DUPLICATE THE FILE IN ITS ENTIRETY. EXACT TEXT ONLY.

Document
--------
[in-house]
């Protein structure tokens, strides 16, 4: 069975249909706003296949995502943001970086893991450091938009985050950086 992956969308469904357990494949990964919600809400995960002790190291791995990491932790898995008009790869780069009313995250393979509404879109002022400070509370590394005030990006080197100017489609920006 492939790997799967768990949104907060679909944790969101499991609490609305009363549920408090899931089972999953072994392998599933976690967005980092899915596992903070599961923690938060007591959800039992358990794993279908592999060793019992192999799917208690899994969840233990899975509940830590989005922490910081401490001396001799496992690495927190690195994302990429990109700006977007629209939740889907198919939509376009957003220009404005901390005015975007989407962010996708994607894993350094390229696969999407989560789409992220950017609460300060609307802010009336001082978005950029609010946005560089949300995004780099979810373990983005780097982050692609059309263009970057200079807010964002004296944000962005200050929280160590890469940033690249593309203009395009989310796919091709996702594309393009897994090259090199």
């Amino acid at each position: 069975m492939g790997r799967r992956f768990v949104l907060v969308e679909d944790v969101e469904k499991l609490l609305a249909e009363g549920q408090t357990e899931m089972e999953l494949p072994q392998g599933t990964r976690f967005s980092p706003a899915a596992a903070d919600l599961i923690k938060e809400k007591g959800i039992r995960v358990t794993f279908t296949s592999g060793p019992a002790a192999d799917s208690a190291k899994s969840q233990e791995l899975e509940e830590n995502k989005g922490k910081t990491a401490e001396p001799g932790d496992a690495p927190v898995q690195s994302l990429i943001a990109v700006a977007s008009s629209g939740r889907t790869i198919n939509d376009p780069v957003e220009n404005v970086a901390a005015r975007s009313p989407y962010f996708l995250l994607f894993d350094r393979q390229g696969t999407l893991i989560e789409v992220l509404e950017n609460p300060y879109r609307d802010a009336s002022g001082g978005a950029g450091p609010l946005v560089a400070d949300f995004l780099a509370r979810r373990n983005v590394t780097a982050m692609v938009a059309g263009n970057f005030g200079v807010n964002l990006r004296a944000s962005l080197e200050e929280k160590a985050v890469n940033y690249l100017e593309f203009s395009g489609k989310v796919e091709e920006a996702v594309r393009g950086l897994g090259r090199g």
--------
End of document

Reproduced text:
[in-house]
């Protein structure tokens, strides 16, 4: 069975249909706003296949995502943001970086893991450091938009985050950086 992956969308469904357990494949990964919600809400995960002790190291791995990491932790898995008009790869780069009313995250393979509404879109002022400070509370590394005030990006080197100017489609920006 492939790997799967768990949104907060679909944790969101499991609490609305009363549920408090899931089972999953072994392998599933976690967005980092899915596992903070599961923690938060007591959800039992358990794993279908592999060793019992192999799917208690899994969840233990899975509940830590989005922490910081401490001396001799496992690495927190690195994302990429990109700006977007629209939740889907198919939509376009957003220009404005901390005015975007989407962010996708994607894993350094390229696969999407989560789409992220950017609460300060609307802010009336001082978005950029609010946005560089949300995004780099979810373990983005780097982050692609059309263009970057200079807010964002004296944000962005200050929280160590890469940033690249593309203009395009989310796919091709996702594309393009897994090259090199």
């Amino acid at each position: 069975m492939g790997r799967r992956f768990v949104l907060v969308e679909d944790v969101e469904k499991l609490l609305a249909e009363g549920q408090t357990e899931m089972e999953l494949p072994q392998g599933t990964r976690f967005s980092p706003a899915a596992a903070d919600l599961i923690k938060e809400k007591g959800i039992r995960v358990t794993f279908t296949s592999g060793p019992a002790a192999d799917s208690a190291k899994s969840q233990e791995l899975e509940e830590n995502k989005g922490k910081t990491a401490e001396p001799g932790d496992a690495p927190v898995q690195s994302l990429i943001a990109v700006a977007s008009s629209g939740r889907t790869i198919n939509d376009p780069v957003e220009n404005v970086a901390a005015r975007s009313p989407y962010f996708l995250l994607f894993d350094r393979q390229g696969t999407l893991i989560e789409v992220l509404e950017n609460p300060y879109r609307d802010a009336s002022g001082g978005a950029g450091p609010l946005v560089a400070d949300f995004l780099a509370r979810r373990n983005v590394t780097a982050m692609v938009a059309g263009n970057f005030g200079v807010n964002l990006r004296a944000s962005l080197e200050e929280k160590a985050v890469n940033y690249l100017e593309f203009s395009g489609k989310v796919e091709e920006a996702v594309r393009g950086l897994g090259r090199g």